Aloe Vera

Around 2005 a team of researchers in Spain invented an aloe vera gel that functioned as a natural preservative for produce. This ingredient has been a sustainable alternative to synthetic food preservatives such as sulphur dioxide.

Since then scientists have developed aloe vera preservatives for other industries. Aloe vera — in its juice, gel or powder form — is one of the most pervasive natural preservatives for makeup products.

Manufacturers will often mix the aloe vera in makeup products with controversial synthetic ingredients such as parabens. The justification is that aloe vera alone is not an effective preservative.

Benzyl Alcohol

This chemical can be extracted from plants or the anal glands of beavers, although obviously the former is preferable. You can find it in essential oils, perfumes and many other types of products.

Citric Acid

Citric acid occurs naturally in citrus fruits such as oranges and lemons. It has a ton of applications, everything from food and supplements to disinfectants and cleaners.

Potassium Sorbate

Potassium sorbate is a naturally occurring white salt and another alternative to parabens. It is used to prevent microbes from developing in food and hair care and skin care products such as shampoo and moisturizers.

Sorbic Acid

This antimicrobial white powder is a key ingredient in preserving facial and eye makeup, skincare and hair products. Derived from the berries of the mountain ash tree, sorbic acid has also been included in wine and food.

Preserve Yourself, Too

Natural preservatives do tend to be in healthier products than synthetic ones, but remember that they aren’t guaranteed to be good for you. Take the aforementioned benzyl alcohol, which some people are allergic to. If you experience any sort of negative reaction to a product, consult your doctor.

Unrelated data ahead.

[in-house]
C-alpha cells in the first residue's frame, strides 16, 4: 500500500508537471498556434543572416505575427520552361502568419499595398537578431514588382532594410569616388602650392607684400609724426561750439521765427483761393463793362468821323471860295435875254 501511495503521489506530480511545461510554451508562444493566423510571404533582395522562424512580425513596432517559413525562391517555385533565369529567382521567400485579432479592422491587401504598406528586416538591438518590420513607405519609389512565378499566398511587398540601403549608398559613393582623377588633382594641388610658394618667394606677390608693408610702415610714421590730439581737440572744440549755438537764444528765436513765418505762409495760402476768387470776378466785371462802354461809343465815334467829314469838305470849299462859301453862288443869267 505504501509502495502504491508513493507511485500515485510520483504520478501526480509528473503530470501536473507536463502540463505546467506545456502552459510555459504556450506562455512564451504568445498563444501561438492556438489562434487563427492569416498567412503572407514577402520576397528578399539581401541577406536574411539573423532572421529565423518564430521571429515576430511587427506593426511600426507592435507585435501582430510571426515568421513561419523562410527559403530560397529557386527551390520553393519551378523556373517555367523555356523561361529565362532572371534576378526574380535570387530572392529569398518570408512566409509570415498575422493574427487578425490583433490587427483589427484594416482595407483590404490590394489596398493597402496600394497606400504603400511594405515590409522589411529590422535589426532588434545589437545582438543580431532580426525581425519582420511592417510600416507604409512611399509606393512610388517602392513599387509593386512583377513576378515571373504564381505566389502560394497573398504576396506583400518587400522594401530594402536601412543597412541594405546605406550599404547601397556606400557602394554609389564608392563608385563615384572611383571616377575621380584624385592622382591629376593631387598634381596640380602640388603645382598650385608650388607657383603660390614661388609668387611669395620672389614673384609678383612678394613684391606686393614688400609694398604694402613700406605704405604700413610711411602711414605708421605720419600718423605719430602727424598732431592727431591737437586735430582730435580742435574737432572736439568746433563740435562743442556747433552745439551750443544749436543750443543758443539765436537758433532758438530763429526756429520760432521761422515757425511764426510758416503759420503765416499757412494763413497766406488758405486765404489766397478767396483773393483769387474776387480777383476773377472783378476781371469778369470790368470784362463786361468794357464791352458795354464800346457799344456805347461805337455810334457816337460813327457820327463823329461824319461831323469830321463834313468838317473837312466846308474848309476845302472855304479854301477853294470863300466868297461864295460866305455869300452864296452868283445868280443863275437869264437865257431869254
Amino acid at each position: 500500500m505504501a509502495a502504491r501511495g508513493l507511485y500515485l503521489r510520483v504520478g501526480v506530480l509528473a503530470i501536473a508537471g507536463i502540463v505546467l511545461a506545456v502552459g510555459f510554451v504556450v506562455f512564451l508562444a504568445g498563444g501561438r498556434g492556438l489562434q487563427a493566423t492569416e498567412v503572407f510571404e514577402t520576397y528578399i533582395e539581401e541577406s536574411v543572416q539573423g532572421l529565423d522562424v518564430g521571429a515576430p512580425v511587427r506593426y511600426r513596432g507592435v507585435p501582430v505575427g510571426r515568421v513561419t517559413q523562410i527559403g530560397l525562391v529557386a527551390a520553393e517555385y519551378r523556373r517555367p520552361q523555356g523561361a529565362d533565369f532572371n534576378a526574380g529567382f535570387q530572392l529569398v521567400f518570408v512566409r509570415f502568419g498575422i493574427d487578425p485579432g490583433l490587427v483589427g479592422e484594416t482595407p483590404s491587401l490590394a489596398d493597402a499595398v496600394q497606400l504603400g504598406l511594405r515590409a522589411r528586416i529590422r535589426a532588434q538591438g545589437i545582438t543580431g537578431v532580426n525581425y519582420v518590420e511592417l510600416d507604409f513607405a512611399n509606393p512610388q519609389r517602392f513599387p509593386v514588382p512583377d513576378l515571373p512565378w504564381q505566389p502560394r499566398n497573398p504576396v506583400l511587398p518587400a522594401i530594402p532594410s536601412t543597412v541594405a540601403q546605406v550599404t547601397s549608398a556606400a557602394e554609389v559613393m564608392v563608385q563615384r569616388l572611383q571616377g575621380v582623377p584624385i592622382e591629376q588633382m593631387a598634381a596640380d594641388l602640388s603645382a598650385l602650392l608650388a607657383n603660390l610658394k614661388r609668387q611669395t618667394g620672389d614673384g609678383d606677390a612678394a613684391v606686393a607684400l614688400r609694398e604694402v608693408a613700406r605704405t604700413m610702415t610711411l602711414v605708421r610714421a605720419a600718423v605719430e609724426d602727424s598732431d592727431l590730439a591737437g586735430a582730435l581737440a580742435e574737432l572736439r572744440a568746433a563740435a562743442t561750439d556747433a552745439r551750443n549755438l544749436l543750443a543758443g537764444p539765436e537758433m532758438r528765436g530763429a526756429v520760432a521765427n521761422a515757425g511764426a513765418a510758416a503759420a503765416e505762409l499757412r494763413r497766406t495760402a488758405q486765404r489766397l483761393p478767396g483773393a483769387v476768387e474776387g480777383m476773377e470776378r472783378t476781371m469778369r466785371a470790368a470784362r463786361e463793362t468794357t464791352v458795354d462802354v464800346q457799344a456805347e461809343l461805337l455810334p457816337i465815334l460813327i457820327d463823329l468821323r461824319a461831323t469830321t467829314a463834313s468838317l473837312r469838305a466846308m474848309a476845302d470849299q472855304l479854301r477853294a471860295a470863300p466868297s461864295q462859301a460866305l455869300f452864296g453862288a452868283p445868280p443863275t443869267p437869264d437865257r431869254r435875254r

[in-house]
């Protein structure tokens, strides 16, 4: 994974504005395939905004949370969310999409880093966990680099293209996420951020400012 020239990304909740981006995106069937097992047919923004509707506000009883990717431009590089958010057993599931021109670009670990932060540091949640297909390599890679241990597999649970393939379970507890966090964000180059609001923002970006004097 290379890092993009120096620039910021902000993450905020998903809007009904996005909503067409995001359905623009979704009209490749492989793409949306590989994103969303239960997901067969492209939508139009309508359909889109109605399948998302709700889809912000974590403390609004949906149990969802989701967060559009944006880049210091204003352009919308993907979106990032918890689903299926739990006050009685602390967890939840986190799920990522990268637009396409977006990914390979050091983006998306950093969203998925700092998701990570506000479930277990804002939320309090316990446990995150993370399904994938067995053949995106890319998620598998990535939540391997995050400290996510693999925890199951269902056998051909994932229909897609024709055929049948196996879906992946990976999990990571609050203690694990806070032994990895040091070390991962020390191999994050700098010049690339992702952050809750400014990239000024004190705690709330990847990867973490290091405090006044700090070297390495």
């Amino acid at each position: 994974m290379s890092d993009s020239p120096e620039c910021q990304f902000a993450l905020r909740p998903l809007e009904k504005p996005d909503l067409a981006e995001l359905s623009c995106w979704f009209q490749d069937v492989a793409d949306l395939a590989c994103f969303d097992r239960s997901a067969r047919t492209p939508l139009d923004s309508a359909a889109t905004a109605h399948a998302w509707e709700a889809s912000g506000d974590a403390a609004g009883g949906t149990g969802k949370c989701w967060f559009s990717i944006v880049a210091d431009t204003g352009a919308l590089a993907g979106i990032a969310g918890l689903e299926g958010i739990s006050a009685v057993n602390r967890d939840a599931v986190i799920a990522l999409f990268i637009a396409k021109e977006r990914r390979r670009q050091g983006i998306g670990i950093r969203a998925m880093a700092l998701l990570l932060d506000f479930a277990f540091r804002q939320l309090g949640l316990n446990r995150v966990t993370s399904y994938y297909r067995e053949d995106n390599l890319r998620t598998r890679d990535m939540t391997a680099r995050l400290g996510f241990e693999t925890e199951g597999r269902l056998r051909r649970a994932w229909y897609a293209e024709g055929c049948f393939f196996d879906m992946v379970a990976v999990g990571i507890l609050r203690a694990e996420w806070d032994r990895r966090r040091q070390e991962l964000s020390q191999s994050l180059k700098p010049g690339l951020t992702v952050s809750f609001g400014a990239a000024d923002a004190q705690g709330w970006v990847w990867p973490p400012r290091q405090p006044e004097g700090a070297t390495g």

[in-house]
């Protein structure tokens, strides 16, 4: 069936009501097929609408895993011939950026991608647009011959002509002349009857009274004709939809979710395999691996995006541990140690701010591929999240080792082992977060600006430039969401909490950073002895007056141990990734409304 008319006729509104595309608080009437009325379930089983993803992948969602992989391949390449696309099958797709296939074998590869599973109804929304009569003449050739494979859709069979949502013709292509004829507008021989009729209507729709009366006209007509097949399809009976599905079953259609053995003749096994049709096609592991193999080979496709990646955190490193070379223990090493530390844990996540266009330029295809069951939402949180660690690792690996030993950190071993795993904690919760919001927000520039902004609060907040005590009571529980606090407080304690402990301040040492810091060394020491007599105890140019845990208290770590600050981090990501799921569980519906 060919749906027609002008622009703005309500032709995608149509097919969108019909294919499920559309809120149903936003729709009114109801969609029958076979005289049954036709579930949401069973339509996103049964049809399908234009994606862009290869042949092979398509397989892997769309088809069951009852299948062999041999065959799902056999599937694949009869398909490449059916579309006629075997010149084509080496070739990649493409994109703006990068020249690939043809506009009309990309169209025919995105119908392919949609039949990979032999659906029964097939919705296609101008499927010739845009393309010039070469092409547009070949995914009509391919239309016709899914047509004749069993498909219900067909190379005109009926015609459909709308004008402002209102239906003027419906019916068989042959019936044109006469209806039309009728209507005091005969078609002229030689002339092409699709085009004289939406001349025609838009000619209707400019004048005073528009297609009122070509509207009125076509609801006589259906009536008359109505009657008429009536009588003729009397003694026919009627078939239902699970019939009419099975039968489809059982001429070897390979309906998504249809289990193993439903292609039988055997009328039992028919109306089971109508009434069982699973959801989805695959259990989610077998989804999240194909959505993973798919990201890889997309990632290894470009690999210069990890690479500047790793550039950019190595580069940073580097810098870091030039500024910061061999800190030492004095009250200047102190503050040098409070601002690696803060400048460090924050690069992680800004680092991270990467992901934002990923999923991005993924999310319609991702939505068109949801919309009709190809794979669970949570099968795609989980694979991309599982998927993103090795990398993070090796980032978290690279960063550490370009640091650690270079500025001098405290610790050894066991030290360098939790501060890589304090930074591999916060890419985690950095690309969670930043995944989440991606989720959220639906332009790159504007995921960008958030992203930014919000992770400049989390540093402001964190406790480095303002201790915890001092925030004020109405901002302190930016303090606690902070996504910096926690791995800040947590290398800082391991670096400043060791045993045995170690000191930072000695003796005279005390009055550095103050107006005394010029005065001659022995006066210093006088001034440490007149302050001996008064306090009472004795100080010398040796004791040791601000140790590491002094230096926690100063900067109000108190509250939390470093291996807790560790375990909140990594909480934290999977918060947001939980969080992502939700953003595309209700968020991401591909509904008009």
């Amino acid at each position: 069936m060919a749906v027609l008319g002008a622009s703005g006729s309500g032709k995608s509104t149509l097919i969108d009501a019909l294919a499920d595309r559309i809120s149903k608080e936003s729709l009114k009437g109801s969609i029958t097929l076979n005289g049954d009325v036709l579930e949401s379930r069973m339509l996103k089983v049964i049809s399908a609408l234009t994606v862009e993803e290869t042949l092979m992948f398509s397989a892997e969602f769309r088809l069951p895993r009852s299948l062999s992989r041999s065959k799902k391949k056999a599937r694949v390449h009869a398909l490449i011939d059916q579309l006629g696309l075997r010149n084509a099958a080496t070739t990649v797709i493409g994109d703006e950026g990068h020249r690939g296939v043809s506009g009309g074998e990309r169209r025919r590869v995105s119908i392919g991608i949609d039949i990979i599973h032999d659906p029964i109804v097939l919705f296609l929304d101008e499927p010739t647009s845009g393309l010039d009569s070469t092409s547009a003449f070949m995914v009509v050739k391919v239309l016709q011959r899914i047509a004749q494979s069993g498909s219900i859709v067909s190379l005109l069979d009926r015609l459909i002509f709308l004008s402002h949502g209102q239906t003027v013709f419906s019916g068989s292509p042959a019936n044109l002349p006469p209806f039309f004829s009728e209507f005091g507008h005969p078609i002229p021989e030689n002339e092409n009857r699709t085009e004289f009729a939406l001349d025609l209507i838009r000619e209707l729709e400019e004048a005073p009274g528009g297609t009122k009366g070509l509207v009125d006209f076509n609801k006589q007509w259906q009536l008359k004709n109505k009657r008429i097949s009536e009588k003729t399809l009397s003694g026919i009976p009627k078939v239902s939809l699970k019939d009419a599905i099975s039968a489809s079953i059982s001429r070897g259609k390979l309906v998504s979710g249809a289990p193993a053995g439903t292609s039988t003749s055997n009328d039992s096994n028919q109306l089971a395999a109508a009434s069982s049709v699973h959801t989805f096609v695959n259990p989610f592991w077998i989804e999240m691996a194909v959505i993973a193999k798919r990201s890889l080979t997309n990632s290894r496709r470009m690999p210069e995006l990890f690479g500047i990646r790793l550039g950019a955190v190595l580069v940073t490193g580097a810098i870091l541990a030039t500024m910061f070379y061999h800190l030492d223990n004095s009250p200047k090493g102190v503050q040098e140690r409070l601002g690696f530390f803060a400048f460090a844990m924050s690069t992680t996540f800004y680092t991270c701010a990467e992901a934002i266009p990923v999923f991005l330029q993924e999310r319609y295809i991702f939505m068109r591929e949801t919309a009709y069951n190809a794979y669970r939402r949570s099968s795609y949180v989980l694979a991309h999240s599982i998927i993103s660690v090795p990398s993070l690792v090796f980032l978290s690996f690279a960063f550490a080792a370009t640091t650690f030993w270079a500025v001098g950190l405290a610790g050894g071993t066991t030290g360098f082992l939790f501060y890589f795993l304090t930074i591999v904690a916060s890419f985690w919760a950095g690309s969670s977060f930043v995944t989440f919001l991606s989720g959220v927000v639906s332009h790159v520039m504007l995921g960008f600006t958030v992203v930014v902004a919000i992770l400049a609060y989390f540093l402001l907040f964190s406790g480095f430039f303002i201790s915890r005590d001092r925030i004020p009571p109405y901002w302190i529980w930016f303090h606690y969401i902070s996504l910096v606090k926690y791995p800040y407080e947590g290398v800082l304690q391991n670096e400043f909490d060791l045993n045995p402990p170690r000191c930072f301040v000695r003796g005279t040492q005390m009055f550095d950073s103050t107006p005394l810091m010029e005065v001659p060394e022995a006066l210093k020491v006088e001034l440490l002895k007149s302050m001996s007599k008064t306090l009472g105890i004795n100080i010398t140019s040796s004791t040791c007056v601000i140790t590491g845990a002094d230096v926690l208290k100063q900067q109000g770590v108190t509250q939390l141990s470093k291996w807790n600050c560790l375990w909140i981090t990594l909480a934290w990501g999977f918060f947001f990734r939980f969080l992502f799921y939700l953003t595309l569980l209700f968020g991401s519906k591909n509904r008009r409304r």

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Comments (2)

  • Methylisothiazolinone is another big no no that is commonly used in the natural preservative world.

    “One study at the University of Pittsburgh found Methylisothiazolinone to be a neurotoxin, but in that study, the neurotoxicity occurred after direct exposure caused a chain reaction involving zinc levels and DNA enzymes to destroy rat brain cells in culture samples. Despite this evidence, the Cosmetic, Toiletries and Fragrance Association deemed Methylisothiazolinone safe for use in cosmetic formulas (Wikipedia).

    The EWG lists Methylisothiazolinone as a sensitizer and irritant. It is approved for use in rinse-off products by the CIR.

    In 2016, the Canadian government revised its Hot List to include additional warnings about this ingredient. Leave on products may no longer be formulated with this ingredient. As of June 2016, children’s products with this ingredient can no longer be sold in Canada. In August 2016, the European Union banned MIT from leave-on products. Companies selling in the EU have until Febraury 2017 to reformulate products to exclude MIT”. – Truth in Aging

    “In 2013 the substance was declared the 2013 Contact Allergen of the Year by the American Contact Dermatitis Society.[17] In 2016 the Dermatitis Academy launched a call to action for patients to report their isothiazolinone allergy to the FDA.[18]” – Wikipedia

    • Thank you for the info! I hadn’t heard of that ingredient. I’ll keep an eye out from now on and see if I can add a note to the article.